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A former passenger details what it's like inside the missing Titan submersible
Mary Louise Kelly
This undated photo provided by OceanGate Expeditions in June 2021 shows the company's Titan submersible. AP hide caption
This undated photo provided by OceanGate Expeditions in June 2021 shows the company's Titan submersible.
The missing submersible that was on its way to view the wreckage from the Titanic relies on a number of "off-the-shelf parts" including a video game controller to steer it, but is also equipped with several mechanisms that can bring it back to the surface during an emergency, according to a former passenger.
CBS Sunday Morning correspondent David Pogue went on the OceanGate Titan in November for an assignment, and said it was like being in a "minivan without seats."
"There's a couple of computer screens and there is one round window at the end, about 21 inches across," he told NPR on Tuesday. "And when you're visiting the Titanic, you take turns looking out the porthole."
Missing Titanic sub search enters a critical phase as the Titan's oxygen supply drops
"There are two pilots, one of which is Stockton Rush, the sub's designer and the CEO, and he drives the sub with a game controller ... It has the right levers and buttons to go up, down, left, right and so on. And his argument is, it might look cheap and consumery, but it's a tried and true, very reliable component and it does exactly what we need."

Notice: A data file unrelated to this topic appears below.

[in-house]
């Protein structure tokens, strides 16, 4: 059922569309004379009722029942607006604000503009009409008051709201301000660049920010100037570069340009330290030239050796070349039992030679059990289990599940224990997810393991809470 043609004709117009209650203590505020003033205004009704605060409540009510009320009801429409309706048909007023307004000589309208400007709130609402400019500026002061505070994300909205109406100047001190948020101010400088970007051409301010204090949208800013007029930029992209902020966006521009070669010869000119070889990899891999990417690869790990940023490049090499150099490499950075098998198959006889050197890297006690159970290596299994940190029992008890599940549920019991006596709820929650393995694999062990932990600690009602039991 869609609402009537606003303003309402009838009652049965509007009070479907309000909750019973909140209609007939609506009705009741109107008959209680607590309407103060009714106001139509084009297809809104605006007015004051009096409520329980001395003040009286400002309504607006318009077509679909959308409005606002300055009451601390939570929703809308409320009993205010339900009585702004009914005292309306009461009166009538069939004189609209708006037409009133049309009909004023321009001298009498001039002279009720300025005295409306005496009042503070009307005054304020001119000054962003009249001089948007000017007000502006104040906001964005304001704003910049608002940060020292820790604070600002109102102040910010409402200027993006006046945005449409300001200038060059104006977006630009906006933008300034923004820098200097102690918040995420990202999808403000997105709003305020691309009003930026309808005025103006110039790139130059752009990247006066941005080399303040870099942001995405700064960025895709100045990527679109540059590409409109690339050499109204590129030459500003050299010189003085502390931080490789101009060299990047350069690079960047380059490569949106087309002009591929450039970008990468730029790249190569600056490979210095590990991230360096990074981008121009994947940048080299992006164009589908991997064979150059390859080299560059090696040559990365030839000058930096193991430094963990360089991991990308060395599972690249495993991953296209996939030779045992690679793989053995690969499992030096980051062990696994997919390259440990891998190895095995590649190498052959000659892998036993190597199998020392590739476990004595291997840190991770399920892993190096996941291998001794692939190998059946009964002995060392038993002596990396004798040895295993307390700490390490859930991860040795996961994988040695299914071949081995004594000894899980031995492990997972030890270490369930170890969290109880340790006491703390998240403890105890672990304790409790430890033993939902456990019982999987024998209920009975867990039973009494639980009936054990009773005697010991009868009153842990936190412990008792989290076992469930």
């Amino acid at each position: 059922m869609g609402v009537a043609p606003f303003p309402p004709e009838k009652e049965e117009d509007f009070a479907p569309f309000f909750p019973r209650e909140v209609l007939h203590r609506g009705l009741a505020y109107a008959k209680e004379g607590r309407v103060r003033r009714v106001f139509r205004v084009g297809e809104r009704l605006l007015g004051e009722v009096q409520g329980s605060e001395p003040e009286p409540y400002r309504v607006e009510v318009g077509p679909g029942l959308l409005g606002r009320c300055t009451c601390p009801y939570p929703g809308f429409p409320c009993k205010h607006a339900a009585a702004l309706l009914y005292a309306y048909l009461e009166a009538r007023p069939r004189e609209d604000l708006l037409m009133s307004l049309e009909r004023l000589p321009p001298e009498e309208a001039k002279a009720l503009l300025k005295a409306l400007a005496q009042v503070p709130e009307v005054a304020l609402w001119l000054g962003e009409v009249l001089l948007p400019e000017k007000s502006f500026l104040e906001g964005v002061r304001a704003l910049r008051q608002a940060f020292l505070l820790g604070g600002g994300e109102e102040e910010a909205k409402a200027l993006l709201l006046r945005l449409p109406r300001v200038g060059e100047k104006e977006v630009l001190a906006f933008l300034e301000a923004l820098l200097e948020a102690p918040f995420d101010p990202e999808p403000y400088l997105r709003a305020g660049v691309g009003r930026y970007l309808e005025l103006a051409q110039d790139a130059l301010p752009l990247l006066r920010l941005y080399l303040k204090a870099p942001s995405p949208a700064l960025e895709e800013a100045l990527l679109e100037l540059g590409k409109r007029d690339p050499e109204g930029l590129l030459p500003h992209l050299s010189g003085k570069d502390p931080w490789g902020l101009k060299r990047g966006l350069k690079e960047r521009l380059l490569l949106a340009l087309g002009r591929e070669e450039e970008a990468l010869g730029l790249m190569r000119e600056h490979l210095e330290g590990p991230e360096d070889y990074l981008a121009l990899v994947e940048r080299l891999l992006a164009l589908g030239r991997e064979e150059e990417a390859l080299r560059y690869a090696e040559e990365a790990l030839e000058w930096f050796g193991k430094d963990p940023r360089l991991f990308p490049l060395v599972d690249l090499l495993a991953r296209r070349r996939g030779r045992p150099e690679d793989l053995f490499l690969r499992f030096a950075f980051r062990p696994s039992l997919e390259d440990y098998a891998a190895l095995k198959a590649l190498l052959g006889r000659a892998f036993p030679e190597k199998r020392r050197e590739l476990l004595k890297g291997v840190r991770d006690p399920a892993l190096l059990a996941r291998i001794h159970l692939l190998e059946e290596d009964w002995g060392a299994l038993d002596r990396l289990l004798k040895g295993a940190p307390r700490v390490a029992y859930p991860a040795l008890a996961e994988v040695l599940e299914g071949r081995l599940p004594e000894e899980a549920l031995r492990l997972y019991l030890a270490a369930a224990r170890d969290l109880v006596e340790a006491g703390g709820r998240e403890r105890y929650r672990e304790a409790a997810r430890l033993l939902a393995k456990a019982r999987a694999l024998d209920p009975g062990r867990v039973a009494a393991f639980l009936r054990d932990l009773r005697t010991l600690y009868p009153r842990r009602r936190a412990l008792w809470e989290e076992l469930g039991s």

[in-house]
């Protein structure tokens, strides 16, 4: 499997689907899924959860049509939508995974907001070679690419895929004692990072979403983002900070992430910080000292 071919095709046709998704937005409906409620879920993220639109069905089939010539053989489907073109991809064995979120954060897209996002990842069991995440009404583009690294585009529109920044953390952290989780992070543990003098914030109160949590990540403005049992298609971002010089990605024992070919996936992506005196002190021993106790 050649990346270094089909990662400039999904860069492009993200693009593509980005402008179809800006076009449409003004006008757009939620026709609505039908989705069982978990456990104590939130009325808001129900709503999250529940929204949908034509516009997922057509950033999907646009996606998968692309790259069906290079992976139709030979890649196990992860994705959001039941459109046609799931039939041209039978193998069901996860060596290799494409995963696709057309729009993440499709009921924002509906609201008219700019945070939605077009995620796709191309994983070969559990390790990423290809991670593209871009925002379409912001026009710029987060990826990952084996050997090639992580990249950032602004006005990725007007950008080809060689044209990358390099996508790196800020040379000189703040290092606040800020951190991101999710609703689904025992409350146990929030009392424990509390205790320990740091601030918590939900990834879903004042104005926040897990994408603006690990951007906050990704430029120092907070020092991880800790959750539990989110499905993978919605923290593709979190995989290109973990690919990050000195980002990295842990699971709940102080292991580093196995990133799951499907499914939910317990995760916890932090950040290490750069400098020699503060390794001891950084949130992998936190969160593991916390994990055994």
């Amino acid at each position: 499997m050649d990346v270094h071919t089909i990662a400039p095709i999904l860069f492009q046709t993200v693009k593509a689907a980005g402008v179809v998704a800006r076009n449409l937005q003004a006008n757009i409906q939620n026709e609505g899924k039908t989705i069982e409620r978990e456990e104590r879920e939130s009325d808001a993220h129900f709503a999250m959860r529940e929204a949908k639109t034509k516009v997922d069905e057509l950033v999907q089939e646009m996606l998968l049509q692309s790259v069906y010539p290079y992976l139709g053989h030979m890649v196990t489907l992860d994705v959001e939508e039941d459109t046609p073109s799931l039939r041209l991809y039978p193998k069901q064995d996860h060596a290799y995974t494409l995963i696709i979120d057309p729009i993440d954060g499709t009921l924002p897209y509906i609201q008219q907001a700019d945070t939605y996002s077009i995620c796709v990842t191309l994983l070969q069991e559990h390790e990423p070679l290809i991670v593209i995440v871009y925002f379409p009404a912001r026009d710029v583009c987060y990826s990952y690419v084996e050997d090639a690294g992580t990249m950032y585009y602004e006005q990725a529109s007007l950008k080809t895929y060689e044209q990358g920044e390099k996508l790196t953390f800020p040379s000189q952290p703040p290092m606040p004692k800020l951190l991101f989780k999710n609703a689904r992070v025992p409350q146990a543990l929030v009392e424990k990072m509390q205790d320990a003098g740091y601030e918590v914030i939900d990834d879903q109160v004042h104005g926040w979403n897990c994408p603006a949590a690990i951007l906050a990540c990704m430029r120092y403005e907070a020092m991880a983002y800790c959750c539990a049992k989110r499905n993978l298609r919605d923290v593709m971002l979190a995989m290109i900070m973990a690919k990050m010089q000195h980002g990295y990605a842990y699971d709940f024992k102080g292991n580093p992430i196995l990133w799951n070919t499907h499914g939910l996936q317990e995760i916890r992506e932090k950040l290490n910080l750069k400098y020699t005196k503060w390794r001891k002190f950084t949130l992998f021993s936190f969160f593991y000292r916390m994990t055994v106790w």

"The main thing, though, is that the part we care about, that carbon fiber tube ... was designed in conjunction with NASA and the University of Washington, and was intended to be failsafe."
As of Tuesday evening, the international rescue effort to find the sub and the five people on board was ongoing.
In an interview with NPR's Mary Louise Kelly, Pogue details what it's like preparing to travel on the Titan, and the potential scenarios that its current riders might have encountered.
This interview has been lightly edited for length and clarity.
On the preparation that went into his trip on the Titan
We got in-depth tours of the Titan itself inside and outside. We learned the parts of it. There really is no safety gear in there except for a fire extinguisher and fire masks, which we practiced putting on and taking off. That's pretty much it, because there's not much you can do if something goes wrong.